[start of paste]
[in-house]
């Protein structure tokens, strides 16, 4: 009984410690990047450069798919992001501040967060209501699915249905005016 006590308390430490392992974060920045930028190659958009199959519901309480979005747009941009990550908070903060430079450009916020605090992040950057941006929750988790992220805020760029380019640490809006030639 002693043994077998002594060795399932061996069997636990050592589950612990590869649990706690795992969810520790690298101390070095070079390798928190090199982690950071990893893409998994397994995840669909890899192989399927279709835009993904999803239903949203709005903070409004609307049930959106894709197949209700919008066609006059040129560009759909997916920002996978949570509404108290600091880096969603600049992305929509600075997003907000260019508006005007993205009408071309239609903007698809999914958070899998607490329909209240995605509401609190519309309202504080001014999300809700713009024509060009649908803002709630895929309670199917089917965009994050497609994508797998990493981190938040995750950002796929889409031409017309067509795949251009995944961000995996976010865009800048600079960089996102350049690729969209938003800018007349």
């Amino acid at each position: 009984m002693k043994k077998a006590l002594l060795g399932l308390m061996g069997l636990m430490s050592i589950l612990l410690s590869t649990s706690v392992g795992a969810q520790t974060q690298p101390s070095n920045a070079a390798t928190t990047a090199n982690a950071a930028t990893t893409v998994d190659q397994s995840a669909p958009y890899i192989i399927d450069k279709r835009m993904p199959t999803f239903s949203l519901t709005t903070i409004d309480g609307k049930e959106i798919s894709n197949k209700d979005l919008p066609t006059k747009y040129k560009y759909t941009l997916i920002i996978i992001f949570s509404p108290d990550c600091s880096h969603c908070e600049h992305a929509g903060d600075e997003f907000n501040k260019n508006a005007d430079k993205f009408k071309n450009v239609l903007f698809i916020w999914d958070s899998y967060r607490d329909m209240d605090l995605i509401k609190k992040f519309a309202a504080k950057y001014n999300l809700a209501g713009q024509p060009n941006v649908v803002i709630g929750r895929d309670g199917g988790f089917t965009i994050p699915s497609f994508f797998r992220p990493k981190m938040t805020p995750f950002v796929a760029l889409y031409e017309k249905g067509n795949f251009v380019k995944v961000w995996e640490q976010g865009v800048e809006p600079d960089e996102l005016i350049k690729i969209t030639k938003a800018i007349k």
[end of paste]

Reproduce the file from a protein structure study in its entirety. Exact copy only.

[in-house]
């Protein structure tokens, strides 16, 4: 009984410690990047450069798919992001501040967060209501699915249905005016 006590308390430490392992974060920045930028190659958009199959519901309480979005747009941009990550908070903060430079450009916020605090992040950057941006929750988790992220805020760029380019640490809006030639 002693043994077998002594060795399932061996069997636990050592589950612990590869649990706690795992969810520790690298101390070095070079390798928190090199982690950071990893893409998994397994995840669909890899192989399927279709835009993904999803239903949203709005903070409004609307049930959106894709197949209700919008066609006059040129560009759909997916920002996978949570509404108290600091880096969603600049992305929509600075997003907000260019508006005007993205009408071309239609903007698809999914958070899998607490329909209240995605509401609190519309309202504080001014999300809700713009024509060009649908803002709630895929309670199917089917965009994050497609994508797998990493981190938040995750950002796929889409031409017309067509795949251009995944961000995996976010865009800048600079960089996102350049690729969209938003800018007349």
């Amino acid at each position: 009984m002693k043994k077998a006590l002594l060795g399932l308390m061996g069997l636990m430490s050592i589950l612990l410690s590869t649990s706690v392992g795992a969810q520790t974060q690298p101390s070095n920045a070079a390798t928190t990047a090199n982690a950071a930028t990893t893409v998994d190659q397994s995840a669909p958009y890899i192989i399927d450069k279709r835009m993904p199959t999803f239903s949203l519901t709005t903070i409004d309480g609307k049930e959106i798919s894709n197949k209700d979005l919008p066609t006059k747009y040129k560009y759909t941009l997916i920002i996978i992001f949570s509404p108290d990550c600091s880096h969603c908070e600049h992305a929509g903060d600075e997003f907000n501040k260019n508006a005007d430079k993205f009408k071309n450009v239609l903007f698809i916020w999914d958070s899998y967060r607490d329909m209240d605090l995605i509401k609190k992040f519309a309202a504080k950057y001014n999300l809700a209501g713009q024509p060009n941006v649908v803002i709630g929750r895929d309670g199917g988790f089917t965009i994050p699915s497609f994508f797998r992220p990493k981190m938040t805020p995750f950002v796929a760029l889409y031409e017309k249905g067509n795949f251009v380019k995944v961000w995996e640490q976010g865009v800048e809006p600079d960089e996102l005016i350049k690729i969209t030639k938003a800018i007349k």